A new targeted attack campaign is waking up large numbers of industries via spear phishing emails. Promptly named, Siesta, the campaign sets in by “sleeping” first for varied time periods before moving on to eventually stealing valuable company data.
A new Internet Explorer zero-day exploit has emerged again, affecting roughly 23% of all destop browser users. Attackers again used social engineering tactics against their targets. How does this affect Microsoft XP users now that support has ended?
PLEAD, a new targeted attack campaign that was found targeting Taiwanese agencies just a week after similar targets were attacked using a Microsoft zero-day exploit. PLEAD uses phishing emails mixed with RTLO and Windows vulnerability techniques to ensnare vic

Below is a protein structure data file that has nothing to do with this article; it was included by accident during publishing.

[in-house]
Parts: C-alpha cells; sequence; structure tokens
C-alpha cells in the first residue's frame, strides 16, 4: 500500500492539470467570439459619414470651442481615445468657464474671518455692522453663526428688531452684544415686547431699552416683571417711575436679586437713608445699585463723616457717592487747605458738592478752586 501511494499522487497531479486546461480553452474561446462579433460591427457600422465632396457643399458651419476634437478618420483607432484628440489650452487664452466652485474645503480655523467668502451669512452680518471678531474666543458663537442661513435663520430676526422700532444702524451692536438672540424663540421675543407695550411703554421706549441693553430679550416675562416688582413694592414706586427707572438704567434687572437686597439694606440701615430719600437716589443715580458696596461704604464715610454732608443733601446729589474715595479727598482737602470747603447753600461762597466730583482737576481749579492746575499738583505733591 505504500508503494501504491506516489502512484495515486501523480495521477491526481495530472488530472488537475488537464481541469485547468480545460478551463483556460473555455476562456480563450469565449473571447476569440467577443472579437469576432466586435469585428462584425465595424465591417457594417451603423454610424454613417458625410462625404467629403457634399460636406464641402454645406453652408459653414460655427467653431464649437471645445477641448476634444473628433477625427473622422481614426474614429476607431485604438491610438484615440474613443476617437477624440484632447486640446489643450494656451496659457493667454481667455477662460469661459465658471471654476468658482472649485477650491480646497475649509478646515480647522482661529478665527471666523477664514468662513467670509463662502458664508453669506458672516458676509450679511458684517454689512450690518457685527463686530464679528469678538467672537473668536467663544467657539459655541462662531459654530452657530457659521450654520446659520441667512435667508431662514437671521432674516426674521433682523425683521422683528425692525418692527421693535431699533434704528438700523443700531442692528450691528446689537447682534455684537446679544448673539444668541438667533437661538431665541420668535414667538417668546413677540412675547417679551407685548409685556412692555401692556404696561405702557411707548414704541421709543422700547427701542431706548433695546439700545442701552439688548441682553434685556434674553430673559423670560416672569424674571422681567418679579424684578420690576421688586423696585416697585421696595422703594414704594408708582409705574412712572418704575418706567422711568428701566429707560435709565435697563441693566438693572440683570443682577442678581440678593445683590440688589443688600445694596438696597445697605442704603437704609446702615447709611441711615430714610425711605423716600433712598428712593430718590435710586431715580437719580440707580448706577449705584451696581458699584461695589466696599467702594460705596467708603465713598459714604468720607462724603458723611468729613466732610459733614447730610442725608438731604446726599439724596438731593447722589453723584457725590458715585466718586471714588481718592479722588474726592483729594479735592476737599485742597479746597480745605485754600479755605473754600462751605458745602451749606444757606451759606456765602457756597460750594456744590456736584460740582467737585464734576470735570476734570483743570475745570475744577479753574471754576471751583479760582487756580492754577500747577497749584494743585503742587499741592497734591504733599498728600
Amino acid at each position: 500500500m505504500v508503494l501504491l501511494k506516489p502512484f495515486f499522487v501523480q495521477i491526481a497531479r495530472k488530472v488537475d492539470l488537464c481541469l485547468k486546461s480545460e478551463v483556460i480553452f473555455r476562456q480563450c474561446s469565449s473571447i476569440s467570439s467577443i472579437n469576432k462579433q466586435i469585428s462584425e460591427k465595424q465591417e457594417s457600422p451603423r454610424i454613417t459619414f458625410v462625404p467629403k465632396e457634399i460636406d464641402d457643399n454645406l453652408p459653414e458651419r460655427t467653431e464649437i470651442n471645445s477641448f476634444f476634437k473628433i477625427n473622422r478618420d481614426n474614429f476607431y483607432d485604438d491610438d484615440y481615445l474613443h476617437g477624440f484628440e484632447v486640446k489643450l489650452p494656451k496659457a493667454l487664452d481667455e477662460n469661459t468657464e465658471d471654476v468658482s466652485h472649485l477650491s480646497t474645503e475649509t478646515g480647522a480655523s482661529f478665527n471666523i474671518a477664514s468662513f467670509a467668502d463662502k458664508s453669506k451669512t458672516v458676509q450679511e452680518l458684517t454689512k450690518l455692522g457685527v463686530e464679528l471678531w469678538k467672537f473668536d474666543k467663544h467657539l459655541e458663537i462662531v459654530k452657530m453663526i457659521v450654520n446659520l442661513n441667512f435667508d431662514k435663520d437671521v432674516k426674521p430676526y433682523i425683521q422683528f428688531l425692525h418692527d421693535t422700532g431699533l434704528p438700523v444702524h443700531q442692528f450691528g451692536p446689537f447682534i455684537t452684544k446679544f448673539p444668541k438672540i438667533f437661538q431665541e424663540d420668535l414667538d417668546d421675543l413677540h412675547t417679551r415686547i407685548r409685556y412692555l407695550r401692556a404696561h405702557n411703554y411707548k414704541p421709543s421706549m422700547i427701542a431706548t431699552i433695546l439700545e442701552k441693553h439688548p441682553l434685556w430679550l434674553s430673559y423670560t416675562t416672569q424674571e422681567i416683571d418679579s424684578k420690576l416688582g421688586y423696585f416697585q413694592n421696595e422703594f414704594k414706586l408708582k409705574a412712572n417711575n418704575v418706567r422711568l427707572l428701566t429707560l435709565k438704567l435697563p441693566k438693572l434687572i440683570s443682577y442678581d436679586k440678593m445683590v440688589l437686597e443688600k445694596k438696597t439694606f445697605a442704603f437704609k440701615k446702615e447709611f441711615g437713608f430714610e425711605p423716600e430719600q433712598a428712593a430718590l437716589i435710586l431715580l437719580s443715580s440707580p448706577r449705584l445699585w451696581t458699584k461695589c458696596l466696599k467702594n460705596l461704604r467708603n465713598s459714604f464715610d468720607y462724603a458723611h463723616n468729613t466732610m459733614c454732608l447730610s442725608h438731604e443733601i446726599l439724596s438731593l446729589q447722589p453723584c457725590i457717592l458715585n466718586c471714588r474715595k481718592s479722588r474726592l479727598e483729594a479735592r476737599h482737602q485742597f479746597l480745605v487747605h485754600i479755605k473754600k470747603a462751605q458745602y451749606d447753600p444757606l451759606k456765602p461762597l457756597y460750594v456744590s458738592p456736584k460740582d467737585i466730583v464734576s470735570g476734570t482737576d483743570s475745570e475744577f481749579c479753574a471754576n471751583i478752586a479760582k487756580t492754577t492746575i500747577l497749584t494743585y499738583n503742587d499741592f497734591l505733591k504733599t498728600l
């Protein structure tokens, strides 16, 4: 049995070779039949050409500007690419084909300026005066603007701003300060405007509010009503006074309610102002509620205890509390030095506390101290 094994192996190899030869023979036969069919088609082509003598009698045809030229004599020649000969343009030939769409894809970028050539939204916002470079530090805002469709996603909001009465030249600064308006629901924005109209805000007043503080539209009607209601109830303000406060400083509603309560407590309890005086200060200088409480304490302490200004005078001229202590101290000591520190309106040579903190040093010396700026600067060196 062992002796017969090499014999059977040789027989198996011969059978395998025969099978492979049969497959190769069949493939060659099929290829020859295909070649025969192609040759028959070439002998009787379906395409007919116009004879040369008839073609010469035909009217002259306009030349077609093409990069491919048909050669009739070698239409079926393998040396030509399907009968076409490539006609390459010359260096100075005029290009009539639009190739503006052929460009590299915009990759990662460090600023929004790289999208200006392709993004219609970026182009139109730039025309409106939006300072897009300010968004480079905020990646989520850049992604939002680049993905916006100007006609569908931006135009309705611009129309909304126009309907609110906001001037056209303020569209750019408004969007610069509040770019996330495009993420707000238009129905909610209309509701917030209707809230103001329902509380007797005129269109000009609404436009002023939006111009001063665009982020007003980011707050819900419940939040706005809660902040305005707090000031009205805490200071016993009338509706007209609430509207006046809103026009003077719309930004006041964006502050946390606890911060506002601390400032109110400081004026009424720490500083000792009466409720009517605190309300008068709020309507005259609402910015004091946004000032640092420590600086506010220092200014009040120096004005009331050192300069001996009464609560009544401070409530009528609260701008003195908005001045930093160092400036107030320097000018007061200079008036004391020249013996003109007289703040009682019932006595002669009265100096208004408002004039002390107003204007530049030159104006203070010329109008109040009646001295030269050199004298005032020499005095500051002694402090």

Two separate attacks were seen targeting government agencies and an educational institute in Taiwan. The attackers used the new Microsoft Word zero-day vulnerability and entered through a bogus email.
Ingenuity can never be underestimated. A zero-day vulnerability was detected in MS Word, which can serve as a gateway for a remote attack.Recent analysis show that attackers have started using the zero-day to target users. How can users stay safe?
Curiosity killed the cat. In the virtual world, it leads to threats too. Stories of doom and terror proved that piquing interests is still an effective way for attackers to get into systems and wreak havoc just as the email subject reads.
The lure of money and power is simply irresistible. Opening the Pandora's box of data and information always leads to a pot of gold. Attackers are now see the value of going straight to the source, especially those with low security protocols in place.
Attackers were found attacking the website of a non-profit organization in the United States with an Internet Explorer zero-day exploit. Microsoft confirms that this particular vulnerability affects IE9 and IE10. Here's what IE users should know.